Due to the coronavirus outbreak, unease has circulated on social media platforms whether handling cash and coins could aid in the transmission of the virus. As the virus can stay on notes for more than 9 days, it has led to concern among people and traders who deal in cash. Here are some concerns making rounds on social media:
Digiteye India has taken it up for fact check and there are several official confirmations to cite about the virus-carrying nature of currency notes. Many studies have suggested that paper can carry the virus.
The Reserve Bank of India (RBI) issued an announcement to promote digital payments in the context of the efforts to limit the fallout of the coronavirus pandemic by avoiding social contact and visit public places.
As of February, China was sterilizing cash in an attempt to cease the coronavirus from spreading. In India, on March 17, the State Bank of India through its publication Ecowrap stated that countries like the UK, Australia, and Canada have switched to polymer notes to reduce the risk of spreading infections through currency.
Among various studies they specified in the report, one of them states the International Journal of Advanced Research in 2016 revealed that 58% of banknotes carried disease-causing pathogens.
The World Health Organisation has advised taking measures to maintain hygiene while handling notes. But this led to more panic among people as the WHO’s statement was used to argue that dirty banknotes may be spreading the coronavirus.
WHO spokesperson Fadela Chaib clarified in an email stating, “WHO did NOT say banknotes would transmit COVID-19, nor have we issued any warnings or statements about this. We were asked if we thought banknotes could transmit COVID-19 and we said you should wash your hands after handling money, especially if handling or eating food.” She noted further that doing so is “good hygiene practice.”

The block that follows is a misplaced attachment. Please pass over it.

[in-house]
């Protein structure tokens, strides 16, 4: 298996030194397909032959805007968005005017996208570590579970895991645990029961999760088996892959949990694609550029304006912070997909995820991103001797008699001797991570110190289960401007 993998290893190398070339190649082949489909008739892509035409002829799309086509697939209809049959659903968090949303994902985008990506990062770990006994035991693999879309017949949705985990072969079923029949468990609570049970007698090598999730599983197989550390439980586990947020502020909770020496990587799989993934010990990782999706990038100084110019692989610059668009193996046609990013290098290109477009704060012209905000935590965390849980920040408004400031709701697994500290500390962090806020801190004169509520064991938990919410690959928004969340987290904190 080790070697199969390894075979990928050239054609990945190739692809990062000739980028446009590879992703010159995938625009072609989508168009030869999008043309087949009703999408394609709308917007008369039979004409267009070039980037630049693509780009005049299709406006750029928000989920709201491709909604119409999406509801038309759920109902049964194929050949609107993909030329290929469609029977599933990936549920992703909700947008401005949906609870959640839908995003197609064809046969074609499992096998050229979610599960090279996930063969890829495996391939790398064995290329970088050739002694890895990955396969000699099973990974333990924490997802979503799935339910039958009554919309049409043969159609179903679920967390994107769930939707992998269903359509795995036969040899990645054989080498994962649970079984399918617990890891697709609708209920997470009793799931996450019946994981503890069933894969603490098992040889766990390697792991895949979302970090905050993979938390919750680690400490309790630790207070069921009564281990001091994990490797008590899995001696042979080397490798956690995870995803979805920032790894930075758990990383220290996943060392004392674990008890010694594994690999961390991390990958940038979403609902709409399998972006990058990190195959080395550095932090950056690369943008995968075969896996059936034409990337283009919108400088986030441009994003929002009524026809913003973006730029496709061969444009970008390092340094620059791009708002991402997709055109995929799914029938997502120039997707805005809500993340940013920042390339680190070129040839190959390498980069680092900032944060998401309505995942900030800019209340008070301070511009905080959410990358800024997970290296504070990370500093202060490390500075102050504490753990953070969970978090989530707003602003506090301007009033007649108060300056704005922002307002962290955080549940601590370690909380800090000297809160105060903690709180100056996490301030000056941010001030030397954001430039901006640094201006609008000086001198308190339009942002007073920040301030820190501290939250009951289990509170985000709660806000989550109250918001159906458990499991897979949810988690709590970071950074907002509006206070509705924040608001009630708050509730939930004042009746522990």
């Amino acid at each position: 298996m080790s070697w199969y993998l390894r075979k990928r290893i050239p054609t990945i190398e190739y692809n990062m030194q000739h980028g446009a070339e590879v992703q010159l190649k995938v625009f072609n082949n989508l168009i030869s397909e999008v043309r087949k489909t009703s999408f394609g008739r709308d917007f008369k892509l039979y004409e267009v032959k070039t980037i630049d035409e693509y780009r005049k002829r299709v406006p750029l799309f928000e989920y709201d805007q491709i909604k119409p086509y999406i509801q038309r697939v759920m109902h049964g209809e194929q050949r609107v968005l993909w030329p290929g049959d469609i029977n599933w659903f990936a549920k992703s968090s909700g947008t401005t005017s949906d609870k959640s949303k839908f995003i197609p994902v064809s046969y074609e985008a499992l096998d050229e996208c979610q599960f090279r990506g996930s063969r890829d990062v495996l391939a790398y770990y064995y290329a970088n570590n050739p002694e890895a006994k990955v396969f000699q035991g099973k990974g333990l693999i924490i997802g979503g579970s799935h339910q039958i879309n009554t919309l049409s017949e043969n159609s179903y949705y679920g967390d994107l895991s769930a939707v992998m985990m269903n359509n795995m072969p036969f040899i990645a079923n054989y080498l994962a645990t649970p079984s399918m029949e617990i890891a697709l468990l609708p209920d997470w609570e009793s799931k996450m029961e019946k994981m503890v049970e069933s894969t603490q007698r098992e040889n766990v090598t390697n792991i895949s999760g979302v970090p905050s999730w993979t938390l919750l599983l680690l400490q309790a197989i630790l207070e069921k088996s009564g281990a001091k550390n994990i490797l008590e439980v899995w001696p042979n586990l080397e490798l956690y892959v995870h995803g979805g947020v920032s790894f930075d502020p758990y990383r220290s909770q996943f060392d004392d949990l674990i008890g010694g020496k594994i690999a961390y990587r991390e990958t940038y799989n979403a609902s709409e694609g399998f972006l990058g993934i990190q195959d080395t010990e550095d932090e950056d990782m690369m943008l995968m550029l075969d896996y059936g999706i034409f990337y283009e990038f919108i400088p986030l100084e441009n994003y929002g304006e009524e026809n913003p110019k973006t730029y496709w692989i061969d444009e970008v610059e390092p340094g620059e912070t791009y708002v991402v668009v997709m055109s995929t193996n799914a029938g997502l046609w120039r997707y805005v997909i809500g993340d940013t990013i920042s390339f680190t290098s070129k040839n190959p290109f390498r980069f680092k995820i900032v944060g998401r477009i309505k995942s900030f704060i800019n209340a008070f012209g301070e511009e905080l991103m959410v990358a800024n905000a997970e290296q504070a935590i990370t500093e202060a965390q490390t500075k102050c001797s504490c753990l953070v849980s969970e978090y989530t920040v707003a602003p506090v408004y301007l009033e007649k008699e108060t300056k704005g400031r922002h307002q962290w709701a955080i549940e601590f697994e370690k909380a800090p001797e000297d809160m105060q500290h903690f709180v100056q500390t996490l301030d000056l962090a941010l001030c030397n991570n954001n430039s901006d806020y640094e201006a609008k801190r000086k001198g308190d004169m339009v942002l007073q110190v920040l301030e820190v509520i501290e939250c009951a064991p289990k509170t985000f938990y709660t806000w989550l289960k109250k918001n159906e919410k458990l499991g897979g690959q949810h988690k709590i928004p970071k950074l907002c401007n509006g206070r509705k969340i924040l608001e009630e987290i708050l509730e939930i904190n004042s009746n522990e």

U.S. Centers for Disease Control and Prevention experts say that COVID-19 spreads primarily from person to person, between people who are within around six feet of each other and through droplets produced by a sick person’s cough or sneeze. In fact, this was what WHO has long maintained.
The WHO says that “the disease can spread from person to person through small droplets from the nose or mouth which are spread when a person with COVID-19 coughs or exhales,” and endorse the idea of staying more than three feet away from a sick person.
Conclusion: While the focus is on digital payment or introducing polymer notes to prevent the spread of the coronavirus through currency notes, currently the concern while handling currency notes remains genuine. Using sanitizer before and after handling cash and washing hands thoroughly after using cash are some of the precautions suggested as of now. Our rating of the claim is True.